Hostile Student

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I've been teaching for 7 years, and this research writing class is a staple. We just had mid terms, and one student, who has yet to participate at all (participation is worth quite a bit in my class) has been emailing me with questions about her grade. I've responded, clearly noting syllabus policies and ways she can earn more points to improve her mark. This week, she has been participating a lot, and this gave me hope that she was taking the class, as well as my advice, to heart. For a moment, I felt proud.

Then I went home and read my email. She sent a long rant questioning my rules, my professional judgement, and my participation evaluation. She then said she has been active in class all term, (not true), noted how she always attends, takes notes, follows rules, etc. Then she says she has been participating a lot this week, and it is "hard" and she feels it is unfair, etc.

Of course, she has not been doing it, then this week she did it, and now the labor is annoying, so she's clinging to lies, excuses, and gripes. I sent a strongly worded reply about how her mark reflected the base level involvement in the class, which is why she earned a C for participation. Yes, you must have the book, show up, take notes, etc. But I look for folks who speak up, email me comments, visit office hours, etc., as they get B's and A's for this mark. I also offer a ton of extra credit, and out of 2 grade levels worth 80 points, she has completed one assignment, for 10 points.

Okay, all that aside, I also learned tonight that she has been making rude comments about me and my class on Twitter. Not just tonight, but for a few months. When she received her first paper back, she said that she was glad I only cared about the class topic and citation models, and said I didn't give a poop about being a good writer.

WOW. I'm wondering how others deal with these types of students. I plan to stay neutral when talking to her, and we have a meeting to look at one of her papers next week. I made it clear the grade issue was off limits. I'm hoping I can stay objective, because at the moment I am really hurt and offended. I know I should consider the source (transfer freshman), the maturity and lack thereof, and so on, but as an instructor who really cares about all students, this one feels tough.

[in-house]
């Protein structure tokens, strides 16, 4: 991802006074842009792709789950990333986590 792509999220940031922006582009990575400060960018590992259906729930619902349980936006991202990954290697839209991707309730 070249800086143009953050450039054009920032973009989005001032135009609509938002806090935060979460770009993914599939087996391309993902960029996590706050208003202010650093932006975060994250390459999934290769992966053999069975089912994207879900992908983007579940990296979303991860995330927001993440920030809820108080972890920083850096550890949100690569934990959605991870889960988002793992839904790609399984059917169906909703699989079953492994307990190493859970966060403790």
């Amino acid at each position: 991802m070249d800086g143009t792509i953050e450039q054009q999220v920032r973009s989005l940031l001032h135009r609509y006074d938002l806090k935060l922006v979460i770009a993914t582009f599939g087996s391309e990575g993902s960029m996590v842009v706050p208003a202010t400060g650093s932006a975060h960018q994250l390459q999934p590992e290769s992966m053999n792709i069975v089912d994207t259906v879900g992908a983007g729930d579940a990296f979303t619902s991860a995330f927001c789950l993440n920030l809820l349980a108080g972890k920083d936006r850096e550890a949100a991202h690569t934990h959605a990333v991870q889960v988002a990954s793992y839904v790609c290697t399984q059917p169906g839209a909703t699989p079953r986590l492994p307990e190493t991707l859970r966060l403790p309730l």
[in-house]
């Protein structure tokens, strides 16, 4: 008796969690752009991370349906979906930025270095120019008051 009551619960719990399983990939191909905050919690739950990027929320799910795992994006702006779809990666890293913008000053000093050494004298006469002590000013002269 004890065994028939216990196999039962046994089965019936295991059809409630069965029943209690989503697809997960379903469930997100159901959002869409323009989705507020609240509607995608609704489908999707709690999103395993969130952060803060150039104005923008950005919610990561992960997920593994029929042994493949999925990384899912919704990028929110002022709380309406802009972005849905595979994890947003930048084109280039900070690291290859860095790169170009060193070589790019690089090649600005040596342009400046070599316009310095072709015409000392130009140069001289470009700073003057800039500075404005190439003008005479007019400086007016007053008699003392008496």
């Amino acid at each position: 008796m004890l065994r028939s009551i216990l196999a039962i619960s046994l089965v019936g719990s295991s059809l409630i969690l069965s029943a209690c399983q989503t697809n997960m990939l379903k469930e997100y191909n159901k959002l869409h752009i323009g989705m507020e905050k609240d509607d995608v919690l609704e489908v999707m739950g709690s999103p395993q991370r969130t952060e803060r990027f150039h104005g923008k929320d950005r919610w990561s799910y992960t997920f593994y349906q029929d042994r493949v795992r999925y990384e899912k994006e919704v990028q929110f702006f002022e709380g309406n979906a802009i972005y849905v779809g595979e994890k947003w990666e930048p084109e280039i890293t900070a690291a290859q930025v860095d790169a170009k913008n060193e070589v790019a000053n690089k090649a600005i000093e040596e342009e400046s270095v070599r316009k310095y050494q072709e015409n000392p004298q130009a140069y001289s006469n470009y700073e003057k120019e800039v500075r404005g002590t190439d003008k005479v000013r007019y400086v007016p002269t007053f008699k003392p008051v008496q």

Is the lesson that we can't please everyone and to move on? Or do others have strategies on how to handle an irate student who flames out over email and social networking, but who appears calm and normal in class?

Spend more time publishing and less time on social media.


Spend more time publishing and less time on social media.

Ditto. Mainly because Facebook and Twitter are the internet equivalent of middle school.

I have dealt with confrontational students and it is frustrating, but sometimes you just have to let it go. It can get to you, but think of it as a temper tantrum (which in some cases it actually is).

Students will always be angry, and I think some come into a class of "me vs. you." You can't make those students like your class.

Definitely shake off anything that hasn't occurred directly between you and the student.  Sadly, they have a right to be obnoxious on their own time, and we shouldn't let it affect our relationship.  Act professionally, and allow the karma to catch up with her.  If she is incorrect about something, point that out.  If she's being obnoxious to you, address that as well.  But all in the most calm, detached manner possible.  Then remember the reasons you are in this, and forget about this unfortunate side effect.

As others have written, focus on what's important to the class and the student's performance in class.

If I'm reading your post correctly, then the main point is students must participate in class to earn participation credit.  Participation worthy of credit is a list of certain observable behaviors.  Keep listing those behaviors for the student.  If the student insists on irrelevancies, then keep mentioning that merely showing up on time with the relevant materials is not participation worthy of substantial credit; that's meeting the bare minimum expected of all students.  Participation is <list of observable behaviors>.

You can't fix the student, but you can turn into the broken record of "These are your options, student.  I look forward to seeing what you choose to do to earn the grade you want."

It's not personal and you can, with effort, decide to let it be not personal and keep on the neutral responses.  I use a weird accounting system for why I get paid $50 an hour to deal with this (by the same accounting system, I do the fun stuff for free).


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